Congress may have kept the nation from going over the fiscal cliff, but it failed to avert a multi-billion dollar hit to Florida’s struggling economy.
The decision to let the 2010 deduction in the Social Security payroll tax expire will cost Floridians an estimated $6.5 billion, said Sean Snaith, director for Institute Economic Competitiveness at the University of Central Florida.
With 7.1 million Florida households seeing a tax increase, the result will be a contraction in the state economy, Snaith said.
“It’s going to provide a headwind in terms of our recovery that’s less money spent on child care, groceries or clothing,’’ Snaith told the Herald/Times. “The net effect is it’s going to be a drag on growth.’’
The payroll tax was temporarily reduced in 2010 from 6.2 percent to 4.2 percent at an annual cost of $120 billion, but it expired Dec. 31, 2012, when neither side in Congress moved to extend it.
That means that every paycheck will see a slight increase starting this month. The median Florida household, which earns $45,000 a year, will pay $900 more in taxes in 2013.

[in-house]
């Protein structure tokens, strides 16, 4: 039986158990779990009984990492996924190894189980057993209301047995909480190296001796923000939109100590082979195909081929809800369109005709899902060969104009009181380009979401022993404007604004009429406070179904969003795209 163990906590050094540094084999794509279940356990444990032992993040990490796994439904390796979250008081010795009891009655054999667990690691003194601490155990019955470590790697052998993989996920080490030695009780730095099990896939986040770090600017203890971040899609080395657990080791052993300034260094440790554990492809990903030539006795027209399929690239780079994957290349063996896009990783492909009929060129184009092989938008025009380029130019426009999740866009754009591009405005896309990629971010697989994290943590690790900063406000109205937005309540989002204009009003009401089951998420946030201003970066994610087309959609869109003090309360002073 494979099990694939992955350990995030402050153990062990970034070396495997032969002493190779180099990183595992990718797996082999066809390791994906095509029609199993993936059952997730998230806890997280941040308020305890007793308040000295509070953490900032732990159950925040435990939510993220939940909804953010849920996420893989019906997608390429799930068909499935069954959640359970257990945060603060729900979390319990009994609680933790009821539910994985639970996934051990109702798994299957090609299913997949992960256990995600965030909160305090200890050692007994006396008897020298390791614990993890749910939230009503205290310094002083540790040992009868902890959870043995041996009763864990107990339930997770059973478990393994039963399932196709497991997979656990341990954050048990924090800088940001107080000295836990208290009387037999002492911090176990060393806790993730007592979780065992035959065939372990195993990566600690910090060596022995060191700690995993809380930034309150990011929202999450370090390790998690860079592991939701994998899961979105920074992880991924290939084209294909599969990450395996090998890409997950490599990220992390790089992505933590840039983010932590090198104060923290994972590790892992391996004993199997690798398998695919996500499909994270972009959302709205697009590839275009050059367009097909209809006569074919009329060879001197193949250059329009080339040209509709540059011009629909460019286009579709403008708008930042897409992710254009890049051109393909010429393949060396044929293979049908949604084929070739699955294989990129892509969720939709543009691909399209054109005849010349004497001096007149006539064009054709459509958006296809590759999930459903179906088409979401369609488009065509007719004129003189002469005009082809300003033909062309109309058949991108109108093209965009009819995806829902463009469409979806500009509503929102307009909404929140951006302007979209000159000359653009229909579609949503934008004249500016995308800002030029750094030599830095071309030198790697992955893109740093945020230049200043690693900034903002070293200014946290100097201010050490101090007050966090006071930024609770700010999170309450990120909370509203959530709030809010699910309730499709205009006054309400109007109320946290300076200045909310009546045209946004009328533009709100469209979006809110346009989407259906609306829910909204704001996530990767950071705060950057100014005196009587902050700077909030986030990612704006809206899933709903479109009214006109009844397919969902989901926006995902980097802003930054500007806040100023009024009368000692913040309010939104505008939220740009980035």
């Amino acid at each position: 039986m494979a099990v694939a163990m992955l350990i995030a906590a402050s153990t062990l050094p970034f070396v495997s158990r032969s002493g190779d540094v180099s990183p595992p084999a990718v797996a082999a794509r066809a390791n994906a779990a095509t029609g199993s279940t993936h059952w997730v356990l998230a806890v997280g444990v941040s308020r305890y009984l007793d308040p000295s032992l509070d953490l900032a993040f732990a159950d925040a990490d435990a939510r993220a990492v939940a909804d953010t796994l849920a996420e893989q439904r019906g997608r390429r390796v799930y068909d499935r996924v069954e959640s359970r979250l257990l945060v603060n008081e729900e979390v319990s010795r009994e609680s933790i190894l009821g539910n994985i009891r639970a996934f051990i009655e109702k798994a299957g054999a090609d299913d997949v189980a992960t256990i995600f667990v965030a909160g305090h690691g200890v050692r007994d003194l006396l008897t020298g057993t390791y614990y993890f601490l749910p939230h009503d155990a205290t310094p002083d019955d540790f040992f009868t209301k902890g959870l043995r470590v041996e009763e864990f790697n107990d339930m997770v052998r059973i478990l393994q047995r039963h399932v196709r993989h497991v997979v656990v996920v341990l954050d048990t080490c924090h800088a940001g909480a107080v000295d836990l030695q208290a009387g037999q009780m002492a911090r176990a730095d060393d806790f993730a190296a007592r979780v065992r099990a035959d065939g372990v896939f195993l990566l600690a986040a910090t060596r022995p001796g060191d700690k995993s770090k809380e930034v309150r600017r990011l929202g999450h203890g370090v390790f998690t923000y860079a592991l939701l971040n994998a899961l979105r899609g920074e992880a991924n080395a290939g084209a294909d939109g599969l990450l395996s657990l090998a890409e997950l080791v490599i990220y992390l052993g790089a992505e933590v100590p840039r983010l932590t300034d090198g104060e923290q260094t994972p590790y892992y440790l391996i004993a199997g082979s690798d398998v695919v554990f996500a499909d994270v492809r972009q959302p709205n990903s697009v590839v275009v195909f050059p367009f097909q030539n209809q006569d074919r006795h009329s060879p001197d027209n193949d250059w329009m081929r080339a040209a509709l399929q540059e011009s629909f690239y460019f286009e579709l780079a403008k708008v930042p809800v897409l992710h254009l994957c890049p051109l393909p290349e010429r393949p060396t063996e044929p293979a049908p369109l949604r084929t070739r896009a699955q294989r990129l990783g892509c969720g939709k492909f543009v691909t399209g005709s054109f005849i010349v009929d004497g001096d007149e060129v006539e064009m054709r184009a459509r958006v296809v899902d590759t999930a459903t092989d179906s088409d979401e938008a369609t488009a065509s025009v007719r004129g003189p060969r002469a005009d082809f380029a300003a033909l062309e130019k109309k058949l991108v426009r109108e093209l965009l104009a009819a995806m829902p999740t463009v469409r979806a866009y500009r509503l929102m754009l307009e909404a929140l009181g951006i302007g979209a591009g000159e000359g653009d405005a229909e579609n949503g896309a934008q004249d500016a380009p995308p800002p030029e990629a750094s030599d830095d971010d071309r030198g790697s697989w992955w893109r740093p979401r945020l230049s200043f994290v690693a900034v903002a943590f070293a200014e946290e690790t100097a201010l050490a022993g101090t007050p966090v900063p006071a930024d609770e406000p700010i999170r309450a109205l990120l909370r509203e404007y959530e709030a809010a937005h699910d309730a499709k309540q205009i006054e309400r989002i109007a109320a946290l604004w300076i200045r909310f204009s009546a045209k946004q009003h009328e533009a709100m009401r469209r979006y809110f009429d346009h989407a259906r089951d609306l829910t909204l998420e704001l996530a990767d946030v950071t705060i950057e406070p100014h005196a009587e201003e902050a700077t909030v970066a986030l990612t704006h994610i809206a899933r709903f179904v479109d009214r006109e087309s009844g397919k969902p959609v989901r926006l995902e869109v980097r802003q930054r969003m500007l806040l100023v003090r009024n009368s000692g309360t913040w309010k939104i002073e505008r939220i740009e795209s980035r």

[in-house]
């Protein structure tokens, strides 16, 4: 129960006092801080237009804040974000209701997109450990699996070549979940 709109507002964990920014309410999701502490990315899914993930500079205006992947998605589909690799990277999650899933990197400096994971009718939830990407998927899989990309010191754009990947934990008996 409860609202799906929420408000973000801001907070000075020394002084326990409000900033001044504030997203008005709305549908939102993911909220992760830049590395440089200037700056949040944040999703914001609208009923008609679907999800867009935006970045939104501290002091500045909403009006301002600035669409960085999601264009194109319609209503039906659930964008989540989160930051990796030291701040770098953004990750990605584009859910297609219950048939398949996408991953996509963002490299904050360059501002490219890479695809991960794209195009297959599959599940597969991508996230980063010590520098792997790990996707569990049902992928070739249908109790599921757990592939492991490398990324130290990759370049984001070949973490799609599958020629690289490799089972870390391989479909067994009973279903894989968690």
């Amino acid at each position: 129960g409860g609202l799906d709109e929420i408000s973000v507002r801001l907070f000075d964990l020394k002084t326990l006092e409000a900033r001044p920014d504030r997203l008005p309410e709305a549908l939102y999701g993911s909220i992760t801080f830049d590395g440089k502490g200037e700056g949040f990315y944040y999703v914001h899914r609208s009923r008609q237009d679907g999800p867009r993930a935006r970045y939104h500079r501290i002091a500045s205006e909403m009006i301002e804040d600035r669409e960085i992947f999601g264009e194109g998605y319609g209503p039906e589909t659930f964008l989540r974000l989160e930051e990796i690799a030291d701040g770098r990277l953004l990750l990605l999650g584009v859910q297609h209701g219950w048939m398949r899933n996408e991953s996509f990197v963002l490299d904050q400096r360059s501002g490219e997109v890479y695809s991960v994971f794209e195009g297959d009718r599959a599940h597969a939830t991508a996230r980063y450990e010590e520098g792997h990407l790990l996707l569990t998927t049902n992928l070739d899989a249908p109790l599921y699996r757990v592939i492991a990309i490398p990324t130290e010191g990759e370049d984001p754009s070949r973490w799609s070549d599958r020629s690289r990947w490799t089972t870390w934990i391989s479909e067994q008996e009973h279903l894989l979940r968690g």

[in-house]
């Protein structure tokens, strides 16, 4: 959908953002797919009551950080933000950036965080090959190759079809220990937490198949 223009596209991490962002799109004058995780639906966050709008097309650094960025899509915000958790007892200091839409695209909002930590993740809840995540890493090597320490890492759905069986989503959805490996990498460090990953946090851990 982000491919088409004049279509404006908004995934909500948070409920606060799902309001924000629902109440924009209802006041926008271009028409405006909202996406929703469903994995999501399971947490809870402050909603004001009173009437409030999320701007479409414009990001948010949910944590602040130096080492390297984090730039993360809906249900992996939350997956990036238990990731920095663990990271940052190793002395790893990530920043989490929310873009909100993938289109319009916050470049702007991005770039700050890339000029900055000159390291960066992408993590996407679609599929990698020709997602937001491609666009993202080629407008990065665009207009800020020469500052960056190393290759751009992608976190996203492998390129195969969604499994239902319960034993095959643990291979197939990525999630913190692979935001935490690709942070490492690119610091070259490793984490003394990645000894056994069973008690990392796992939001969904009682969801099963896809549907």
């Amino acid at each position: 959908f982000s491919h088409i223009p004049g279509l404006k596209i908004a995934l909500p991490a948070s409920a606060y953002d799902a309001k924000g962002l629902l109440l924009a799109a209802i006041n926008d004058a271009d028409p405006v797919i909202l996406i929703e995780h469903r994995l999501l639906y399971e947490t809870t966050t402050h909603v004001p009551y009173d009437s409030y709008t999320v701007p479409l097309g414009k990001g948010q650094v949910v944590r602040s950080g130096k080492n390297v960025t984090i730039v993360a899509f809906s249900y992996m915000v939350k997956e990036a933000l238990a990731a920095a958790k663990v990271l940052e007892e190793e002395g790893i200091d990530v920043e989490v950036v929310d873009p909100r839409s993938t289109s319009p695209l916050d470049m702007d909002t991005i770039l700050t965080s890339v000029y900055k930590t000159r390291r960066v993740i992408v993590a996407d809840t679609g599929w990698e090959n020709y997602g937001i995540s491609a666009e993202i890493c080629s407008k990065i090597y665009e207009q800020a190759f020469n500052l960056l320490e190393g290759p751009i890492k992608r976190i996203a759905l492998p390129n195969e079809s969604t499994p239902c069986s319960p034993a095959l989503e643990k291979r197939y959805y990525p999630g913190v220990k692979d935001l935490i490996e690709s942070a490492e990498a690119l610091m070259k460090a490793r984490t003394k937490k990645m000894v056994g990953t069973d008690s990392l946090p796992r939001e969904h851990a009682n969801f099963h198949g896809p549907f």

Although opponents said the compromise fell short because it did not do enough to resolve the nation’s debt crisis or reduce spending cuts, supporters said it was necessary to avoid a fiscal calamity.
“The American people cannot afford, nor do they deserve, this massive New Year’s tax hangover,’’ said Rep. Mario Diaz-Balart, R-Miami, one of five Florida Republicans who joined with eight Democrats in the congressional delegation to vote for the compromise. “While this bill has its flaws, it immediately and permanently cuts taxes on 98 percent of the American people and 97 percent of small businesses.” More here.